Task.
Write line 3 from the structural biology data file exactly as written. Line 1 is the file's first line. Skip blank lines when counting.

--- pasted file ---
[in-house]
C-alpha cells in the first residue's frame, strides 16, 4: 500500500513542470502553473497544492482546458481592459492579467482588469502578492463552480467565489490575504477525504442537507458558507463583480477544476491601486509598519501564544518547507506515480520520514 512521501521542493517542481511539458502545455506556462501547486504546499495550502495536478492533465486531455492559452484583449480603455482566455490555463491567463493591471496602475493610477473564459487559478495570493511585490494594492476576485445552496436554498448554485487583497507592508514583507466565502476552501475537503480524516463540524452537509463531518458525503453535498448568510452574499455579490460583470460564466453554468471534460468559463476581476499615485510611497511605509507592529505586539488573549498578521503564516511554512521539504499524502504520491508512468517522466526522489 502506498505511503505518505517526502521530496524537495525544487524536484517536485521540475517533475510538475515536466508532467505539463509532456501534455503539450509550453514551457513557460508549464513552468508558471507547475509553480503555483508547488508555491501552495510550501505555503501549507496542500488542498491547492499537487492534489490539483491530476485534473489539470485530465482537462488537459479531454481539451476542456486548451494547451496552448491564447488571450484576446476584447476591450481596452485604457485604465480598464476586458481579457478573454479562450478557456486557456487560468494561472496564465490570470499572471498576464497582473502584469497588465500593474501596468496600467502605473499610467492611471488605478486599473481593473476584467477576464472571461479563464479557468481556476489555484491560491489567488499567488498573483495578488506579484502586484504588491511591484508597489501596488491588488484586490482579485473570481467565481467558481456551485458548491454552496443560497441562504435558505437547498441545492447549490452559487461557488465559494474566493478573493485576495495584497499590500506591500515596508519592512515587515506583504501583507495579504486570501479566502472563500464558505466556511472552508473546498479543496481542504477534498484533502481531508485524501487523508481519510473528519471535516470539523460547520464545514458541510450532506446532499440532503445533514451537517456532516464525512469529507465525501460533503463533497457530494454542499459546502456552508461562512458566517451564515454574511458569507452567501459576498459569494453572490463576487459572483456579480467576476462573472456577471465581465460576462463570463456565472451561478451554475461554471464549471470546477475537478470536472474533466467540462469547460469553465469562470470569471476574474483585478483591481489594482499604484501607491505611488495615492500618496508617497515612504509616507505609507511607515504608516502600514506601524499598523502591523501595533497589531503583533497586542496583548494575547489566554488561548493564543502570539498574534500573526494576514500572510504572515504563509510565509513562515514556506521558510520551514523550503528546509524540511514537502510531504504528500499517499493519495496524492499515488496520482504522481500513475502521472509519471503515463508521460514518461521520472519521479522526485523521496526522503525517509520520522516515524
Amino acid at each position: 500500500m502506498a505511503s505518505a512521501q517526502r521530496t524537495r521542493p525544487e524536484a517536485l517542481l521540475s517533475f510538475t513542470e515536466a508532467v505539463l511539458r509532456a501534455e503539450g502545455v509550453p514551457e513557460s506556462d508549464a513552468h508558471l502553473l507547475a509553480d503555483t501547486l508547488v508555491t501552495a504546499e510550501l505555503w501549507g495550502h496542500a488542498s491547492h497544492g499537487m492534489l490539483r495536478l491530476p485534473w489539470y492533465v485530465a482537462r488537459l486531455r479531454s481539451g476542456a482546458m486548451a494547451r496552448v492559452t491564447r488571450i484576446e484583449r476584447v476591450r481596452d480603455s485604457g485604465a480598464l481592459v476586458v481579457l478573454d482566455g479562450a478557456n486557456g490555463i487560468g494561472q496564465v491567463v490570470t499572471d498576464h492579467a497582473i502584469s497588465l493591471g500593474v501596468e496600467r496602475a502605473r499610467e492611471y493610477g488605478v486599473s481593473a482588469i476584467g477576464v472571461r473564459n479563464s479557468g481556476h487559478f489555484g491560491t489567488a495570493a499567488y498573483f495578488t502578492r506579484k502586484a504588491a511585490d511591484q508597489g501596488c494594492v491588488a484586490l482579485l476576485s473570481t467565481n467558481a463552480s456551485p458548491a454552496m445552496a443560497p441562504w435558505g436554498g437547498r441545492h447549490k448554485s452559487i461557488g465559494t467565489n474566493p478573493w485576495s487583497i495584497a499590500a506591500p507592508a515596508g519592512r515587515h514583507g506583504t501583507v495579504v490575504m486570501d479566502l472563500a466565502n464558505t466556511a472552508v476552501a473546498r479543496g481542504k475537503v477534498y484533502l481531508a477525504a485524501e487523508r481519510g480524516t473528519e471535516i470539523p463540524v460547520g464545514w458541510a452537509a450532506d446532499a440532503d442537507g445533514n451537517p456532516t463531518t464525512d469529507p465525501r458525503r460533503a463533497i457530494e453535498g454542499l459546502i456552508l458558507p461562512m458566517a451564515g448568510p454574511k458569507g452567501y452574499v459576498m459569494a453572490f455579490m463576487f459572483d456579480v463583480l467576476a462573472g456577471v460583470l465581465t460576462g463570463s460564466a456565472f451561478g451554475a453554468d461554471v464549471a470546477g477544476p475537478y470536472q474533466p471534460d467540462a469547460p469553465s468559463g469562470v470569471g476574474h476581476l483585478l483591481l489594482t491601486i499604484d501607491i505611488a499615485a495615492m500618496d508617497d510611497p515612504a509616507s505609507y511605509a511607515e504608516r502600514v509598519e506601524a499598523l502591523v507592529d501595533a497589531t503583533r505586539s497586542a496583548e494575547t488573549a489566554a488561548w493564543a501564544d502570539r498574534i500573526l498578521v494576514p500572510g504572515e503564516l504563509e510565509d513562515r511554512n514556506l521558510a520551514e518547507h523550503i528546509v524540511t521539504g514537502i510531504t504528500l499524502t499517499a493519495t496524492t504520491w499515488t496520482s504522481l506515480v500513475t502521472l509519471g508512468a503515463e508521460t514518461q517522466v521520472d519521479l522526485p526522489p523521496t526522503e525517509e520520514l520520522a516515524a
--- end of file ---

Amino acid at each position: 500500500m502506498a505511503s505518505a512521501q517526502r521530496t524537495r521542493p525544487e524536484a517536485l517542481l521540475s517533475f510538475t513542470e515536466a508532467v505539463l511539458r509532456a501534455e503539450g502545455v509550453p514551457e513557460s506556462d508549464a513552468h508558471l502553473l507547475a509553480d503555483t501547486l508547488v508555491t501552495a504546499e510550501l505555503w501549507g495550502h496542500a488542498s491547492h497544492g499537487m492534489l490539483r495536478l491530476p485534473w489539470y492533465v485530465a482537462r488537459l486531455r479531454s481539451g476542456a482546458m486548451a494547451r496552448v492559452t491564447r488571450i484576446e484583449r476584447v476591450r481596452d480603455s485604457g485604465a480598464l481592459v476586458v481579457l478573454d482566455g479562450a478557456n486557456g490555463i487560468g494561472q496564465v491567463v490570470t499572471d498576464h492579467a497582473i502584469s497588465l493591471g500593474v501596468e496600467r496602475a502605473r499610467e492611471y493610477g488605478v486599473s481593473a482588469i476584467g477576464v472571461r473564459n479563464s479557468g481556476h487559478f489555484g491560491t489567488a495570493a499567488y498573483f495578488t502578492r506579484k502586484a504588491a511585490d511591484q508597489g501596488c494594492v491588488a484586490l482579485l476576485s473570481t467565481n467558481a463552480s456551485p458548491a454552496m445552496a443560497p441562504w435558505g436554498g437547498r441545492h447549490k448554485s452559487i461557488g465559494t467565489n474566493p478573493w485576495s487583497i495584497a499590500a506591500p507592508a515596508g519592512r515587515h514583507g506583504t501583507v495579504v490575504m486570501d479566502l472563500a466565502n464558505t466556511a472552508v476552501a473546498r479543496g481542504k475537503v477534498y484533502l481531508a477525504a485524501e487523508r481519510g480524516t473528519e471535516i470539523p463540524v460547520g464545514w458541510a452537509a450532506d446532499a440532503d442537507g445533514n451537517p456532516t463531518t464525512d469529507p465525501r458525503r460533503a463533497i457530494e453535498g454542499l459546502i456552508l458558507p461562512m458566517a451564515g448568510p454574511k458569507g452567501y452574499v459576498m459569494a453572490f455579490m463576487f459572483d456579480v463583480l467576476a462573472g456577471v460583470l465581465t460576462g463570463s460564466a456565472f451561478g451554475a453554468d461554471v464549471a470546477g477544476p475537478y470536472q474533466p471534460d467540462a469547460p469553465s468559463g469562470v470569471g476574474h476581476l483585478l483591481l489594482t491601486i499604484d501607491i505611488a499615485a495615492m500618496d508617497d510611497p515612504a509616507s505609507y511605509a511607515e504608516r502600514v509598519e506601524a499598523l502591523v507592529d501595533a497589531t503583533r505586539s497586542a496583548e494575547t488573549a489566554a488561548w493564543a501564544d502570539r498574534i500573526l498578521v494576514p500572510g504572515e503564516l504563509e510565509d513562515r511554512n514556506l521558510a520551514e518547507h523550503i528546509v524540511t521539504g514537502i510531504t504528500l499524502t499517499a493519495t496524492t504520491w499515488t496520482s504522481l506515480v500513475t502521472l509519471g508512468a503515463e508521460t514518461q517522466v521520472d519521479l522526485p526522489p523521496t526522503e525517509e520520514l520520522a516515524a